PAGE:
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A preserve – but no plot – for McCloskey at Skylawn

By rgordon
Monday, April 16th, 2007 at 5:36 pm in Uncategorized.

We could not think of a more fitting gift to honor the environmental legacy of former U.S. Rep. Pete McCloskey, co-founder of Earth Day, than a scenic piece of green open space.
Pete McCloskey
The LifeMark Group, which owns Skylawn Memorial Park at Highway 92 and Skyline Boulevard in San Mateo, will honor McCloskey Friday by donating 100 of its 505 acres at the park to the Peninsula Open Space Trust.

According to Skylawn spokeswoman Loni Locketz, less than 100 acres of the park are currently, err, occupied. Donating this particular piece of land, according to a press release, is “a strategic area that will complete the long-pursued” Bay Area Ridge Trail.

Of course, the McCloskey Preserve being part of what is essentially, a cemetery, it begs the question: is the 79-year-old politician receiving a burial plot? We’re willing to bet he has a few years of hell-raising left in him yet, but just to be sure, we asked.

“Quite honestly, and very candidly, I have no idea what arrangements he’s made,” Locketz said. “He’s not one of our clients.”

She said the endeavor was conceived solely to honor McCloskey’s environmental stewardship.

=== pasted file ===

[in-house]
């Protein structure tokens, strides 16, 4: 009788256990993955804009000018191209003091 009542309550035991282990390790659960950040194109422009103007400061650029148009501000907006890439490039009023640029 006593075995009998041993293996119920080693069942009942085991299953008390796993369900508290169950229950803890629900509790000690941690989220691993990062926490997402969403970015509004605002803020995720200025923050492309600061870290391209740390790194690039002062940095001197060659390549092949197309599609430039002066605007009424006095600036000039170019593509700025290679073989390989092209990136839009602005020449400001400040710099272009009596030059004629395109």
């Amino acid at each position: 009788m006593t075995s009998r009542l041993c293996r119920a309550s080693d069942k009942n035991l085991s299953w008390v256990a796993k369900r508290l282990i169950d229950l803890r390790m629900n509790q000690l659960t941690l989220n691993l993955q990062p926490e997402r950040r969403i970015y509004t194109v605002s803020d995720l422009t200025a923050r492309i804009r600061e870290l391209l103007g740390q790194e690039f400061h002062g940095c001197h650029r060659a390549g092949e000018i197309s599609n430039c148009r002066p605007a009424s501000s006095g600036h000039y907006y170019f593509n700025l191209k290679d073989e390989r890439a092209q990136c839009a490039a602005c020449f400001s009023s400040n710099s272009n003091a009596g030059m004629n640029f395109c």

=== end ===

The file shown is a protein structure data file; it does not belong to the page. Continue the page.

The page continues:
“We haven’t even entertained that part of it,” Locketz continued. “We, of course, would be happy to look at something like that.”

A luncheon will be held Friday from 11 a.m. to 2 p.m. at the Lifemark Center at Skylawn. After the dedication at 11 a.m., an organic luncheon catered by San Mateo’s Astaria will commence at 12 p.m. and a Q&A session with McCloskey will follow. To RSVP, call (650) 594-5165.

The event will also feature a preview of Heart Touched by Fire: The Life & Times of Pete McCloskey, a one-hour documentary about the politician produced by Robert Caughlan.

Caughlan, we should note, was the communications director for the campaign of U.S. Rep Jerry McNerney, D-Pleasanton, who nabbed the seat in 2006. McNerney unseated longtime anti-environmentalist and Republican Congressman Richard Pombo. In the Republican primary last year, Pombo defeated McCloskey, who decided to venture back into politics after a hiatus of more than 20 years. After his defeat, McCloskey turned around and endorsed McNerney, but it’s hard to blame him. After all, one of Pombo’s chief goals was to overhaul the Endangered Species Act of 1973, which McCloskey co-authored.

Last month, McCloskey announced that he changed his party affiliation to Democrat. He was a Republican congressman, representing the Peninsula, from 1967 to 1983.

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